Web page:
Firestone home explosion: What's changed, 1 year after deadly blast?

Posted at 8:14 AM, Apr 17, 2018
and last updated 2018-04-17 20:36:46-04

DENVER – Tuesday marks one year since a leaking gas line caused an explosion at a home in Firestone that killed two people.

Mark Martinez and Joey Irwin were both killed in the blast on April 17, 2017, and Mark's wife Erin suffered serious burns.

Anadarko owned the uncapped gas line that caused the explosion. The line had been leaking non-odorous gas into the home on Twilight Ave. for several months.

Earlier this month, the company posted an updated account of its response to the tragedy, saying that Anadarko is committed to learning from what happened to ensure it never happens again.

"It was…  it's still tough. I think something folks in our office think about every day," said Anadarko Health, Safety and Environmental Director Korby Bracken. "We've gone through and done 25-point inspections with all of our facilities to make sure they meet not only the regulatory standards, but Anadarko's standards."

In the days after the explosion, Anadarko announced it had shut in more than 3,000 vertical wells. These are older technology and legacy wells that were at the center of the tragedy.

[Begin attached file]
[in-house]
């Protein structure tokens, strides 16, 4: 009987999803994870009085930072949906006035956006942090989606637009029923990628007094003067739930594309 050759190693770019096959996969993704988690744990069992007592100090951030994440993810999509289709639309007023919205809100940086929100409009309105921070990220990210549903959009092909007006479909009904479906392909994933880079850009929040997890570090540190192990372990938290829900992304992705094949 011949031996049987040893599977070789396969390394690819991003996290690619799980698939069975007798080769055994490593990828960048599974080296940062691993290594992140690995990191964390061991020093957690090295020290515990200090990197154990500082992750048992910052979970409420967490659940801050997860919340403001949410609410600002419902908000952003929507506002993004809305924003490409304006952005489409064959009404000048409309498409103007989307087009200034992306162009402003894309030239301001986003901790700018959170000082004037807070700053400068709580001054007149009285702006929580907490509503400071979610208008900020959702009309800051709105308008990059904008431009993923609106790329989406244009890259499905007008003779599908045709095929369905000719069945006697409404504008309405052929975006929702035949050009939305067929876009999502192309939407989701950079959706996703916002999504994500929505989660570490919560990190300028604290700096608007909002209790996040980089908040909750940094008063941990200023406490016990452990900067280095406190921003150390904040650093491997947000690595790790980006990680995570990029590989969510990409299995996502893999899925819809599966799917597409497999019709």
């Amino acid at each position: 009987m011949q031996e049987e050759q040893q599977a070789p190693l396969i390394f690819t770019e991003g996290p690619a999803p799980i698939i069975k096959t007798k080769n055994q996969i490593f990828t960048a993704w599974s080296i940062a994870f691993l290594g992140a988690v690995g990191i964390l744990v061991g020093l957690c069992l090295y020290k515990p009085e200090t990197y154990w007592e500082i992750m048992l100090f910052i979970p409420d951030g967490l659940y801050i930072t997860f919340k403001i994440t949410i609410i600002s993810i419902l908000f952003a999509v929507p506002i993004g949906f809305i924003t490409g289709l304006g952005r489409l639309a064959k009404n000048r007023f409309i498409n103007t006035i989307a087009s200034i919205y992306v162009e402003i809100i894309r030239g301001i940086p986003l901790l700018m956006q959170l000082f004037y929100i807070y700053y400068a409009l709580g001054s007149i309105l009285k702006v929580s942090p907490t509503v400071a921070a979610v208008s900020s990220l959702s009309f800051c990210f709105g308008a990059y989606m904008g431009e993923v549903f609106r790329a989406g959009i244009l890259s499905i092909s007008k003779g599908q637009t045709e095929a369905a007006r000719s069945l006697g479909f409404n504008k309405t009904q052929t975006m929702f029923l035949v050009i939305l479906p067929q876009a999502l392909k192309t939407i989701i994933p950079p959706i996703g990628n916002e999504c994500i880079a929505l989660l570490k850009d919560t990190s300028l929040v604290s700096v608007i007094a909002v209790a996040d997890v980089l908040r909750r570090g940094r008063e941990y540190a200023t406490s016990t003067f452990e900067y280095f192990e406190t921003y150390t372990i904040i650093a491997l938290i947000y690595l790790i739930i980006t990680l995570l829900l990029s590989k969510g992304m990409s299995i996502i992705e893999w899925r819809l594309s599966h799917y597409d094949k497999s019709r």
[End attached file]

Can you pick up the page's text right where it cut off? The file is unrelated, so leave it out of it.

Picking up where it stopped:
The company now says nearly half (1,350) are back in service. 600 have been plugged and abandoned, and the rest are still being evaluated.

Anadarko also said it permanently disconnected nearly 4,000 one-inch flowlines. One of those lines was left uncapped and leaked, causing the explosion.

Colorado's biggest oil and gas company said all active flowlines within 1,000 feet of a building have been inspected and they have distributed more than 750 methane detectors to concerned residents.

New rules passed in February are set to take effect on May 1. They require oil and gas companies to register flowlines, perform routine tests to detect leaks, provide information about flowline locations and mark those that are not in use.

The state also has committed to expanding the 811 phone line program, which provides gas line location information before a dig. 

Today, the site of the Firestone explosion remains an empty lot. The well that led to the explosion is still there but it is not producing any gas.